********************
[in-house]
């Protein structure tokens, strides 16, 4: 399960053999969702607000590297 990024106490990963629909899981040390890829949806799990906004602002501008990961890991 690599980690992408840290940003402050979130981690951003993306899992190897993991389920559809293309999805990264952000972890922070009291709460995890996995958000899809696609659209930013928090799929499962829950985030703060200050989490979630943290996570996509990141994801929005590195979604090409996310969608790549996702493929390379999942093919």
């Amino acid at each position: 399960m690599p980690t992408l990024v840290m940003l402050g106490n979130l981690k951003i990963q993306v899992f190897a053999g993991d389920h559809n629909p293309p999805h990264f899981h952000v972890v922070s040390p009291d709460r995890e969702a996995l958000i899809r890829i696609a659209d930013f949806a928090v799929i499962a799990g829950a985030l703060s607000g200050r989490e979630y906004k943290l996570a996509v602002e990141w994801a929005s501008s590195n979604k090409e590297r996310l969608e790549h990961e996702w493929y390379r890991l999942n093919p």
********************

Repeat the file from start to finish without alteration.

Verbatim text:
[in-house]
């Protein structure tokens, strides 16, 4: 399960053999969702607000590297 990024106490990963629909899981040390890829949806799990906004602002501008990961890991 690599980690992408840290940003402050979130981690951003993306899992190897993991389920559809293309999805990264952000972890922070009291709460995890996995958000899809696609659209930013928090799929499962829950985030703060200050989490979630943290996570996509990141994801929005590195979604090409996310969608790549996702493929390379999942093919």
């Amino acid at each position: 399960m690599p980690t992408l990024v840290m940003l402050g106490n979130l981690k951003i990963q993306v899992f190897a053999g993991d389920h559809n629909p293309p999805h990264f899981h952000v972890v922070s040390p009291d709460r995890e969702a996995l958000i899809r890829i696609a659209d930013f949806a928090v799929i499962a799990g829950a985030l703060s607000g200050r989490e979630y906004k943290l996570a996509v602002e990141w994801a929005s501008s590195n979604k090409e590297r996310l969608e790549h990961e996702w493929y390379r890991l999942n093919p």